A husband and wife team of students won the 10th annual Springboard Ideas Challenge, including a $10,000 prize, for their business idea of a security and social media integration that provides pet owners peace of mind.
Sharaie and Rees Heizelman won the prize Thursday in the competition sponsored by the Griggs Center for Entrepreneurship and Philanthropy.
The product, which they have named Paws, is a combination of a GPS tracker, which goes on a dog’s collar, and an app Sharaie described as “kind of a Facebook for pets.” The goal of Paws is to help pet owners keep track of their pets and socialize with other pet owners, the couple said.
The Springboard Ideas Challenge began in January with three divisions. One was open to local community members, another was open to area high school students and another was solely for ACU students.
Student participants this year were required to enroll in a new class called Launch the Venture, taught by Dr. Jim Litton, assistant professor in the Department of Management Sciences and director of the Griggs Center. Also, the Griggs Center added the high school division this year in partnership with Junior Achievement of Abilene. Teams from Abilene, Cooper and Abilene Christian high schools as well as the Academy of Technology, Engineering, Mathematics, and Science participated.
Karen Heflin, Springboard Program Coordinator, said the new class for ACU students was added to ensure students learned about the process of developing a business.
“In the past, students were kind of able to get together with their buddies over a weekend and just dream up an idea, write a business plan and submit it,” Heflin said. “There wasn’t a lot of work or preparation that really prepared them for starting a business.”
The ACU competitors’ incentive was $10,000 for their business, and the winning high school division group was awarded at $10,000 scholarship to be divided between team members. Six ACU teams participated in the competition, and Heflin said they hope to have more in the future.
Students in the class started thinking of an idea and a business plan in January and took the semester to strengthen their ideas.
“It was a really good experience, and I definitely want to be able to sell my product to other business to use because I think it’s important,” said Alenia Robinson, junior ad/PR major from Liberty Hill.
Robinson said the course incorporated all of the different elements of how to start a business, including financing, as well as manufacturing and the design of the product.
Robinson and her business partner, Kara Ory, designed a lamp that allows kids and parents who are separated to stay in contact. Parents would be able to leave a voice message on the child’s lamp through an app. It would also include a touch screen so they could play games or write messages back and forth.
“I think once we started coming up with all these ideas, our, at least my, incentive was being able to give this product to kids and parents. If we win this could become a real product and see how it actually works,” said Ory, junior social work major from Walnut Creek, California.
For the pair, the most fun aspect was designing the product. Two of the hardest things were doing interviews, each team had to complete 100 interviews with their target consumers and cost structure, Robinson said.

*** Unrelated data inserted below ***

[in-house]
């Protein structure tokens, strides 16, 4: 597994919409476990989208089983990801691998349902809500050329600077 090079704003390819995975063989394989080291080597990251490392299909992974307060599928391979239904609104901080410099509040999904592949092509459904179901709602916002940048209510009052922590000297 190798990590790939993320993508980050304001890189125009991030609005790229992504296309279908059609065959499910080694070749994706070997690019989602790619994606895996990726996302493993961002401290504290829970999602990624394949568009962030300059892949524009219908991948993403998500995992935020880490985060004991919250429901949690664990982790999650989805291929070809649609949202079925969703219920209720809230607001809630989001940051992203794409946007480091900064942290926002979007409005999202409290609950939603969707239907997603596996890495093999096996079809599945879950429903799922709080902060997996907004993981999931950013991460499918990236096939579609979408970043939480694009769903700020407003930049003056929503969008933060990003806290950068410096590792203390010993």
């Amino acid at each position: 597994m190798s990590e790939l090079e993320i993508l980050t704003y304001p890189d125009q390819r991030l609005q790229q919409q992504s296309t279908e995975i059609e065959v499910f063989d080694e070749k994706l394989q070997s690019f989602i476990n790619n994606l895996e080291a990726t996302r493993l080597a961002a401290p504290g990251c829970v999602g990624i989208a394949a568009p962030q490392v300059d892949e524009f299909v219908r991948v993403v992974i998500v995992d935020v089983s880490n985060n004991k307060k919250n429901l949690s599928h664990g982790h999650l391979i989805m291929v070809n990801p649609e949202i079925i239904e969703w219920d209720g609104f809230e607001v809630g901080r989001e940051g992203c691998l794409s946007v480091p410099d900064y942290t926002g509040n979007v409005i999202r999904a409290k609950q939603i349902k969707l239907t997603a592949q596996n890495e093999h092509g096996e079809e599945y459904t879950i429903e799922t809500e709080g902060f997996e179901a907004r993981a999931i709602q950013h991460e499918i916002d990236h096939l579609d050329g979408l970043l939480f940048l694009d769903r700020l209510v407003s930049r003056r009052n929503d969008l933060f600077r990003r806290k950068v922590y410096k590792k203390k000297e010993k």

In the future, they want to continue to develop their product and patent it and see it in stores.
The Heizelmans said the owe a lot of their success to participating in the Launch the Venture class.
“We definitely wouldn’t have won if we didn’t have the class because it prepared us a lot for what we need to do,” Sharaie said.
Rees said the prize amount helped a lot of groups stay in the class, as an incentive, because it is a challenging course.
In the future, the couple is hoping to enter competitions so they can earn more money to fund their project. They will be eligible to enter many of these once they are can create a prototype and do more research.
“We definitely encourage those who are thinking about entrepreneurship to take this class,” Rees said.
“It’s really helpful,” Sharaie added, “even if you don’t win you can really start to understand what you would need to make the business work.”
Springboard is not the only event the Griggs Center sponsors throughout the year.
Heflin said the Center tries to foster a gathering of entrepreneurs throughout the year, and provides free resources to aspiring entrepreneurs, both students and community members.
“We just want to encourage people that have an idea to jump on it, and sometimes if they have some seed funding to do that then their more likely to try that,” Heflin said. “In addition, we want to train them on how to set up a business model, mentoring, talking with people about what has and hasn’t worked, communicate and interview about product in order to be successful.”
The community competition will end on May 16 with an awards luncheon. The top 13 teams that made it to the second round, out of over 30 who participated, will be recognized. The top three teams will present to a group of 25-30 entrepreneurs, bankers, investors and community members to decide who will be awarded the $15,000 prize to fund their business or product.